WASHINGTON — A National Security Agency system that analyzed logs of Americans’ domestic phone calls and text messages cost $100 million from 2015 to 2019, but yielded only a single significant investigation, according to a newly declassified study.
Moreover, only twice during that four-year period did the program generate unique information that the F.B.I. did not already possess, said the study, which was produced by the Privacy and Civil Liberties Oversight Board and briefed to Congress on Tuesday.
“Based on one report, F.B.I. vetted an individual, but, after vetting, determined that no further action was warranted,” the report said. “The second report provided unique information about a telephone number, previously known to U.S. authorities, which led to the opening of a foreign intelligence investigation.”
The report did not reveal the subject matter of the one significant F.B.I. investigation that was spurred by the Freedom Act program, and it did not divulge its outcome.
But the high expense and low utility of the call records collected sheds new light on the National Security Agency’s decision in 2019 to shutter the program amid recurring technical headaches, halting a counterterrorism effort that has touched off disputes about privacy and the rule of law since the Sept. 11, 2001, attacks.
The information surfaced as Congress was weighing whether to allow the law that authorizes the agency to operate the system — the USA Freedom Act of 2015 — to expire on March 15, or whether to accede to the Trump administration’s request that lawmakers extend the statute, so the agency could choose to turn the system back on in the future.
The House Judiciary Committee will meet on Wednesday to consider a draft bill that would adjust surveillance law in several ways, including terminating the program’s authority. Separately on Tuesday, Attorney General William P. Barr met with Republican senators to urge them to extend three other investigative powers also set to expire on March 15.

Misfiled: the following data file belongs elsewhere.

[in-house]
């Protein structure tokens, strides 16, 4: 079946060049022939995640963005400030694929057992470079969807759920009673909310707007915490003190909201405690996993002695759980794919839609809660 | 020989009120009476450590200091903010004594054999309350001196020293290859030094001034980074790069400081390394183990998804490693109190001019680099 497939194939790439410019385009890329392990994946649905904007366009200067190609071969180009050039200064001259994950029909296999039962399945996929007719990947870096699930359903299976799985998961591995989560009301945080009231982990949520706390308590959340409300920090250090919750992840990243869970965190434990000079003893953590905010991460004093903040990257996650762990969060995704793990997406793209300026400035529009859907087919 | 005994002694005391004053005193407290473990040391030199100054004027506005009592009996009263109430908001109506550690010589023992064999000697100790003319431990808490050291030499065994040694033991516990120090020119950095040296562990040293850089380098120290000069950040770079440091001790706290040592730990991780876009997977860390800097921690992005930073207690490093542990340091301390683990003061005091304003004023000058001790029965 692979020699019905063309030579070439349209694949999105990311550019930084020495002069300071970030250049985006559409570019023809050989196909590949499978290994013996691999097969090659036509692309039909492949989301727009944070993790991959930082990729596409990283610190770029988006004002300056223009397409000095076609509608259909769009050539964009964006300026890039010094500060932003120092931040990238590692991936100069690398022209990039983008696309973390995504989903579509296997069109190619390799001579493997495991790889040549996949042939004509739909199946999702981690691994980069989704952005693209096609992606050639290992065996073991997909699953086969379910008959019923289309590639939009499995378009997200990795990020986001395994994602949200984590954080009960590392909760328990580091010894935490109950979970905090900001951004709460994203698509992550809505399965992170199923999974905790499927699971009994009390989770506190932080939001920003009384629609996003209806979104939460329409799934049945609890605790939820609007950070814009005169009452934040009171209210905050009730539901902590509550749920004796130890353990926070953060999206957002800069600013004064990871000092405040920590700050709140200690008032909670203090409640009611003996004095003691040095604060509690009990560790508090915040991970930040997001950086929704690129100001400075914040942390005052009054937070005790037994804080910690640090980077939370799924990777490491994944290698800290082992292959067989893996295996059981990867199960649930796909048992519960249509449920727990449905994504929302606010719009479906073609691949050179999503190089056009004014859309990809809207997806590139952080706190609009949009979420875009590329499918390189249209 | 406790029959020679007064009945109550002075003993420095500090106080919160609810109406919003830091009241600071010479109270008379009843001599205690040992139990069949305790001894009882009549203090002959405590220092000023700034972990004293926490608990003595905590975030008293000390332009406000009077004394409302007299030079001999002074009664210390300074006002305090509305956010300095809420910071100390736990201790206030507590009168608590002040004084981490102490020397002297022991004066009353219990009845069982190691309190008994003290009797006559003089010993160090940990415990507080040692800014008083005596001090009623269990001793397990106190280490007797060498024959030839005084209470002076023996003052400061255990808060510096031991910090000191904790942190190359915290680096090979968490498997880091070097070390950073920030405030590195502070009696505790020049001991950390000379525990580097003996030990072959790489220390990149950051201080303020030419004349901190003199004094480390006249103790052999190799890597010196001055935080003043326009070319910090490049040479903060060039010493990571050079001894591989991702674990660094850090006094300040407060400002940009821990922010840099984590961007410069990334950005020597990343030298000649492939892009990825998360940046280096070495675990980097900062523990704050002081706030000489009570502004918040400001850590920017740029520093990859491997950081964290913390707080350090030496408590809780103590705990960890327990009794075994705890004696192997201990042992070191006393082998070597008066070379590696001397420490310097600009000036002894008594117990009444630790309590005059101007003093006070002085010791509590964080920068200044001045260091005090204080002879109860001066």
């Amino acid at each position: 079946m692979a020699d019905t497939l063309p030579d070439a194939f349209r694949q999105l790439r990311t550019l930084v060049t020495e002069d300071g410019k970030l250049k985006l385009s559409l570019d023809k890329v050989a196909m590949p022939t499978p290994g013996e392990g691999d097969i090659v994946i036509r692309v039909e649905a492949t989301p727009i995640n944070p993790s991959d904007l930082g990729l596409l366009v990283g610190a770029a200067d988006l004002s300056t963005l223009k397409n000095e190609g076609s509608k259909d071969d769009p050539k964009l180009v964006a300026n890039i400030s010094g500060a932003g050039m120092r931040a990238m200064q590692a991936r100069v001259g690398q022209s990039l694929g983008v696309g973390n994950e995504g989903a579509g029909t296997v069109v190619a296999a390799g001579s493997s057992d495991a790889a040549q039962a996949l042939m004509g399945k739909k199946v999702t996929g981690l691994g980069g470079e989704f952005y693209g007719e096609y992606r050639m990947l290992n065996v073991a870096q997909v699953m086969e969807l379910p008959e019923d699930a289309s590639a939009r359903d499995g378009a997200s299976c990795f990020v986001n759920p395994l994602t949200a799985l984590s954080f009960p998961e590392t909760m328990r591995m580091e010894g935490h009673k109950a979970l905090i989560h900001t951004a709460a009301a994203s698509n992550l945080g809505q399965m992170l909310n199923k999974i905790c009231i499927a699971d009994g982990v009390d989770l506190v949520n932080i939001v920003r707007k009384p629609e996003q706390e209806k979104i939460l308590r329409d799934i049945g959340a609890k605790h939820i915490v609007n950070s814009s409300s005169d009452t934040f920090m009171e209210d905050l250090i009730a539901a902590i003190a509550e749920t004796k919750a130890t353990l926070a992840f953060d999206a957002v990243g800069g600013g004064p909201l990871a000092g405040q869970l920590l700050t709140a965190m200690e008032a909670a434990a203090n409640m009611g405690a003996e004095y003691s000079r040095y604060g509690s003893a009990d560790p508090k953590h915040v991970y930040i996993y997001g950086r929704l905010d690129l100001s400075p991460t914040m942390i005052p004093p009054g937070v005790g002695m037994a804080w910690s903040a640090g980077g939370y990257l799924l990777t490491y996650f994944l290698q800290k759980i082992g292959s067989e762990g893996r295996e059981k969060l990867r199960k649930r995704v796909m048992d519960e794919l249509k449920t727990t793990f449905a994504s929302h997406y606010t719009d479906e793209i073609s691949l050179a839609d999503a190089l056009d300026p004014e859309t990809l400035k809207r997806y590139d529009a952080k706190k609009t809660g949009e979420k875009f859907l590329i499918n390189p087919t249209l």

The privacy board is an independent agency created by Congress on the recommendation of the commission that studied the Sept. 11 attacks. A declassified, partly censored version of the board’s 103-page report was obtained by The New York Times.
In an interview, the board’s chairman, Adam I. Klein, praised the National Security Agency for deciding last year to suspend the program — not only because of its high cost and low value, but because of continuing problems in which telecommunications companies kept sending the agency more people’s phone records than it had legal authority to collect.
“It shows a lot of judgment to acknowledge that something that consumed a lot of resources and time did not yield the value anticipated,” Mr. Klein said. “We want agencies to be able to reflect on their collection capabilities and wind them down where appropriate. That’s the best way to ensure civil liberties and privacy are balanced with operational needs.”
In a statement appended to the report, Mr. Klein also noted that phone records were becoming less important as people shifted to using encrypted chat apps. And, he noted, the government could still gain access to some phone logs through other means, like traditional subpoenas for records of discrete accounts, or N.S.A. collection abroad, where there are fewer legal limits.
The Times reported last year that the National Security Agency had delivered a bleak internal assessment of the call records program’s steep costs and minimal benefits without taking an explicit position on whether the Trump administration should seek to extend the law that authorized it. But the specific figures undergirding that briefing were previously classified.
The privacy board, working with the intelligence community, got several additional salient facts declassified as part of the rollout of its report. Among them, it officially disclosed that the system has gained access to Americans’ cellphone records, not just logs of landline phone calls.